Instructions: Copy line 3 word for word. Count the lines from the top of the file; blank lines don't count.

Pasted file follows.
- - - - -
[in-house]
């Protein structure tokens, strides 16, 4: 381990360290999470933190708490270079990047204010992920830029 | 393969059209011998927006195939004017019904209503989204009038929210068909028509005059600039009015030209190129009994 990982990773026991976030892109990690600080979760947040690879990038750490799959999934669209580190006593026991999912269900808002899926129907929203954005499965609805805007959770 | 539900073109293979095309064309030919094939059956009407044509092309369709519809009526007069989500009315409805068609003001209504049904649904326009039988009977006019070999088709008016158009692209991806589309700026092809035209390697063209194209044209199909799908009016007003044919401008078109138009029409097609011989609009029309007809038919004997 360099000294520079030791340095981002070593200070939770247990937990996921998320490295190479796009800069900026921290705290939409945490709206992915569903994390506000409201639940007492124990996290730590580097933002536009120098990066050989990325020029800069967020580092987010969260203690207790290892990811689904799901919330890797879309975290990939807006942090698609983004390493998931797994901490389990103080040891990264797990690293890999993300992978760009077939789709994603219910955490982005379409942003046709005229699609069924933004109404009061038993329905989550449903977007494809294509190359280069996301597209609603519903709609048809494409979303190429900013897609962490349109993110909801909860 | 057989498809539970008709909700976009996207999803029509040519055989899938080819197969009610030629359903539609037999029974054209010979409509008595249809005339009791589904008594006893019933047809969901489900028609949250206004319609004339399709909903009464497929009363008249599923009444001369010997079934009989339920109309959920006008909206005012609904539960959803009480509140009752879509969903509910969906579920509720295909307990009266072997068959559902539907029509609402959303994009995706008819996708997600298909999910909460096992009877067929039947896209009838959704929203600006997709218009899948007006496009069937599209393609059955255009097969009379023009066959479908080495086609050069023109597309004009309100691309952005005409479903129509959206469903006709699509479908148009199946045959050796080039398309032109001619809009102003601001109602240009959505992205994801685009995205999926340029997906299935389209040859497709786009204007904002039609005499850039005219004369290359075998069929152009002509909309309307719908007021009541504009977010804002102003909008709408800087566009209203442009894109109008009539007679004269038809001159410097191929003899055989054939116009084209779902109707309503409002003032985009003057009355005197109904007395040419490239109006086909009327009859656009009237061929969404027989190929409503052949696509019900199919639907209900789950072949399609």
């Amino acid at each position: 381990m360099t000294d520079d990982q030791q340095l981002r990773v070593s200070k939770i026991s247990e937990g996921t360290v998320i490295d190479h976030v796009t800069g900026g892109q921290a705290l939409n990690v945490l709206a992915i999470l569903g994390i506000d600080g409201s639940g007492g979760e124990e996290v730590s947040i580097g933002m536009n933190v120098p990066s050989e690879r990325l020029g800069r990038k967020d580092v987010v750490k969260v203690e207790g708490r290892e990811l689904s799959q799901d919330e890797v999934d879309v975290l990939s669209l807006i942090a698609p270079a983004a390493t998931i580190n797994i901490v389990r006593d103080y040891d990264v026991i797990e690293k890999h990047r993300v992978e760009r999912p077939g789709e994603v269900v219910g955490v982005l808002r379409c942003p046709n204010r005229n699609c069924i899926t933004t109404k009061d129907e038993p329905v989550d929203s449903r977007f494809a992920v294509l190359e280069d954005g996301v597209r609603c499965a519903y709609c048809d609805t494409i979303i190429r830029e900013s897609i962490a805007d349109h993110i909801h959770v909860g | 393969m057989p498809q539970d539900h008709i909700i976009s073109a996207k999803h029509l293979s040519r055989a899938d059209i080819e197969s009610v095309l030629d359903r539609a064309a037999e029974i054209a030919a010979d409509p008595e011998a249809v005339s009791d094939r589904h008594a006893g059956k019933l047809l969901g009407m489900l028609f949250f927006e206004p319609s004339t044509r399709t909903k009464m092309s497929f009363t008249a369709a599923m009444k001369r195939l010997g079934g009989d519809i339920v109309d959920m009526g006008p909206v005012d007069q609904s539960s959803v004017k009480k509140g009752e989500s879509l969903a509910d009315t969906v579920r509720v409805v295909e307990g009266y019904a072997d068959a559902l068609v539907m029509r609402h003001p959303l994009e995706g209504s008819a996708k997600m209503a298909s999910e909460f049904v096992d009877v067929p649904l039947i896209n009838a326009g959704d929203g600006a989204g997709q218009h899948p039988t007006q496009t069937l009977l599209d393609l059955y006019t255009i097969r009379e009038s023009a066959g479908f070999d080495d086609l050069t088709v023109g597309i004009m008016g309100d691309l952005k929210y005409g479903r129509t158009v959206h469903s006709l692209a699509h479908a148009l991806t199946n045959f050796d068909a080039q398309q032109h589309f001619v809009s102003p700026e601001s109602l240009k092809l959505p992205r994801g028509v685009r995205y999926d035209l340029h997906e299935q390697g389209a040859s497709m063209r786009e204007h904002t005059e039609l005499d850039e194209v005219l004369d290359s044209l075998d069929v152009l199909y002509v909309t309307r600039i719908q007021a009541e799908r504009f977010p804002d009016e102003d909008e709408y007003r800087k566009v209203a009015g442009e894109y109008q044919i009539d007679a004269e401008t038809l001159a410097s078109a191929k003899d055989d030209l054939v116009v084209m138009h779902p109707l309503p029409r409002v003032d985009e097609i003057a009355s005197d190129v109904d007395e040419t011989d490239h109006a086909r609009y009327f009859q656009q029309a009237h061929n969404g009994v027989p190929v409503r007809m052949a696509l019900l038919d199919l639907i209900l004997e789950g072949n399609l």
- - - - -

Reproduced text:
């Amino acid at each position: 381990m360099t000294d520079d990982q030791q340095l981002r990773v070593s200070k939770i026991s247990e937990g996921t360290v998320i490295d190479h976030v796009t800069g900026g892109q921290a705290l939409n990690v945490l709206a992915i999470l569903g994390i506000d600080g409201s639940g007492g979760e124990e996290v730590s947040i580097g933002m536009n933190v120098p990066s050989e690879r990325l020029g800069r990038k967020d580092v987010v750490k969260v203690e207790g708490r290892e990811l689904s799959q799901d919330e890797v999934d879309v975290l990939s669209l807006i942090a698609p270079a983004a390493t998931i580190n797994i901490v389990r006593d103080y040891d990264v026991i797990e690293k890999h990047r993300v992978e760009r999912p077939g789709e994603v269900v219910g955490v982005l808002r379409c942003p046709n204010r005229n699609c069924i899926t933004t109404k009061d129907e038993p329905v989550d929203s449903r977007f494809a992920v294509l190359e280069d954005g996301v597209r609603c499965a519903y709609c048809d609805t494409i979303i190429r830029e900013s897609i962490a805007d349109h993110i909801h959770v909860g | 393969m057989p498809q539970d539900h008709i909700i976009s073109a996207k999803h029509l293979s040519r055989a899938d059209i080819e197969s009610v095309l030629d359903r539609a064309a037999e029974i054209a030919a010979d409509p008595e011998a249809v005339s009791d094939r589904h008594a006893g059956k019933l047809l969901g009407m489900l028609f949250f927006e206004p319609s004339t044509r399709t909903k009464m092309s497929f009363t008249a369709a599923m009444k001369r195939l010997g079934g009989d519809i339920v109309d959920m009526g006008p909206v005012d007069q609904s539960s959803v004017k009480k509140g009752e989500s879509l969903a509910d009315t969906v579920r509720v409805v295909e307990g009266y019904a072997d068959a559902l068609v539907m029509r609402h003001p959303l994009e995706g209504s008819a996708k997600m209503a298909s999910e909460f049904v096992d009877v067929p649904l039947i896209n009838a326009g959704d929203g600006a989204g997709q218009h899948p039988t007006q496009t069937l009977l599209d393609l059955y006019t255009i097969r009379e009038s023009a066959g479908f070999d080495d086609l050069t088709v023109g597309i004009m008016g309100d691309l952005k929210y005409g479903r129509t158009v959206h469903s006709l692209a699509h479908a148009l991806t199946n045959f050796d068909a080039q398309q032109h589309f001619v809009s102003p700026e601001s109602l240009k092809l959505p992205r994801g028509v685009r995205y999926d035209l340029h997906e299935q390697g389209a040859s497709m063209r786009e204007h904002t005059e039609l005499d850039e194209v005219l004369d290359s044209l075998d069929v152009l199909y002509v909309t309307r600039i719908q007021a009541e799908r504009f977010p804002d009016e102003d909008e709408y007003r800087k566009v209203a009015g442009e894109y109008q044919i009539d007679a004269e401008t038809l001159a410097s078109a191929k003899d055989d030209l054939v116009v084209m138009h779902p109707l309503p029409r409002v003032d985009e097609i003057a009355s005197d190129v109904d007395e040419t011989d490239h109006a086909r609009y009327f009859q656009q029309a009237h061929n969404g009994v027989p190929v409503r007809m052949a696509l019900l038919d199919l639907i209900l004997e789950g072949n399609l």